“I think I should buy a hat,” said Tony over the menu at one of his favorite Charlottesville lunch spots.
“Why is that?” I asked. I had never seen Tony wearing a hat.
He explained that he had been invited to read a paper at a conference on narrative theory in Germany, and that this event marked the beginning of his second career as an International Narrative Theorist (he pronounced it as if it were marked with a trademark symbol).
“An International Narrative Theorist,” he declared, “should have a hat.” We spent the next fifteen minutes or so discussing what kind of hat would be most appropriate for such a theorist as he had now become. Fedora? Cowboy hat? Bowler? He leaned towards a Russian fur hat, in allusion, I suppose, to such figures as Jakobson and Bakhtin.
We conducted this conversation with mock high seriousness, I playing the straight man, feeding him lines, feeling slightly off balance, and having fun.
I knew Tony Spearing, in a sense, long before I landed at the University of Virginia in January 1992. Probably few medieval literary scholars of my age do not have on their shelves one or more of his early books: Criticism and Medieval Poetry (1964), The Gawain-Poet: A Critical Study (1970), and Medieval Dream- Poetry (1976). I myself invested a portion of a thinly stretched undergraduate budget in The Gawain-Poet and considered it money well spent, for it modeled a kind of criticism that I longed to write: exacting, deeply sympathetic to both the medieval text and the modern critical tradition, written with elegance and clarity, privileging elucidation of its subject over all the other social and professional functions that academic writing performs.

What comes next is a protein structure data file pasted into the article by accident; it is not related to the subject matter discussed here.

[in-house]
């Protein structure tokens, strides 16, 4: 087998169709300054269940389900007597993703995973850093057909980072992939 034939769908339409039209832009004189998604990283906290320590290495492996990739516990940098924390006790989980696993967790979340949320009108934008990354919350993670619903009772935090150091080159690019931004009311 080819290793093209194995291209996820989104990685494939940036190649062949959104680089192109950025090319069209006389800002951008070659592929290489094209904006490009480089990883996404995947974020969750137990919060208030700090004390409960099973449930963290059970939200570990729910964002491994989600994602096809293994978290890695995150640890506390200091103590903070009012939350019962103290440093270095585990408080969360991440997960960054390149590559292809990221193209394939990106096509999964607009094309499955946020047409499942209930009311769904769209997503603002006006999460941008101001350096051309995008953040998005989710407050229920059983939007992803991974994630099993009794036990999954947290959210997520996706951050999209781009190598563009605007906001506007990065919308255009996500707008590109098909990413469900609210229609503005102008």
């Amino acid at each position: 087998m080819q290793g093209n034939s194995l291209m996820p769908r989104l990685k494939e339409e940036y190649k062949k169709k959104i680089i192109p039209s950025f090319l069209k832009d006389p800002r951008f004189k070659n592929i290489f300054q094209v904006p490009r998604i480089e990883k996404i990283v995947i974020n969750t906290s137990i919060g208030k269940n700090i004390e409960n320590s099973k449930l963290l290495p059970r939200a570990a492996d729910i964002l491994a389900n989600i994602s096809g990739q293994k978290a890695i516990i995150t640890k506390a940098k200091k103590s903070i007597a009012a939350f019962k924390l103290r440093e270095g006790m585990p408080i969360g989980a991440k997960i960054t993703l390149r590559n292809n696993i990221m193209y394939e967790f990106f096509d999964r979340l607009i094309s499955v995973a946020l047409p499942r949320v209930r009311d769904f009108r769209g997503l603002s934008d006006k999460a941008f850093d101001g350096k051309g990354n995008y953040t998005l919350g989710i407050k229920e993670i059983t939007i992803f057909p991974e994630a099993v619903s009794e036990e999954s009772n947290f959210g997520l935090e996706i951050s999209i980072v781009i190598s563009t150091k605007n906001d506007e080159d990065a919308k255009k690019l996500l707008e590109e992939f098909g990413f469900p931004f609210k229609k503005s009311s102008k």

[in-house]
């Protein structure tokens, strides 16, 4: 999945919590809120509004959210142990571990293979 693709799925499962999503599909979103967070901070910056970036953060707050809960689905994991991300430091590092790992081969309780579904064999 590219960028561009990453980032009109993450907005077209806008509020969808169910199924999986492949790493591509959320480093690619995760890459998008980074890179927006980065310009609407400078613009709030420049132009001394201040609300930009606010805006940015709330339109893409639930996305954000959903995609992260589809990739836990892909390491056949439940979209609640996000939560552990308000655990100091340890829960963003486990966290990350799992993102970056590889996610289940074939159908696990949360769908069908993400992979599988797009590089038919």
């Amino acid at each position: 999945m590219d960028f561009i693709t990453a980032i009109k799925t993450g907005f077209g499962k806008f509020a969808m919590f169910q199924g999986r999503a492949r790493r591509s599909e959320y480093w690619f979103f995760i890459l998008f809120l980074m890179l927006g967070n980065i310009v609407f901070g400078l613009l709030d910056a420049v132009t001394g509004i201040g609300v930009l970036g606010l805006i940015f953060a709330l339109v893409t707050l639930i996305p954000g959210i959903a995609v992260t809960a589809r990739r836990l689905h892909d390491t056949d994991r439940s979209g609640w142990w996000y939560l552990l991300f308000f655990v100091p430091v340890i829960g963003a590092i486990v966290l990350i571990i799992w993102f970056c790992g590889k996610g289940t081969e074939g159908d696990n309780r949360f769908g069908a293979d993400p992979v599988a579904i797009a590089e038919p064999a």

And reading Tony Spearing continues to be a pleasure. I always count it a good day when I find in my mailbox a brown envelope with “Mr. Baker” lettered on the front in a hand that would do Adam Pinkhurst proud, and inside an article that demolishes my assumptions about what a “narrator” is, revolutionizes my thinking about how medieval authors composed their works, or makes me think anew about what literary criticism is all about, anyway. Tony's writing has remained lucid and elegant, but as its field of vision has become wider, it has become more challenging, and for me anyway, much more influential.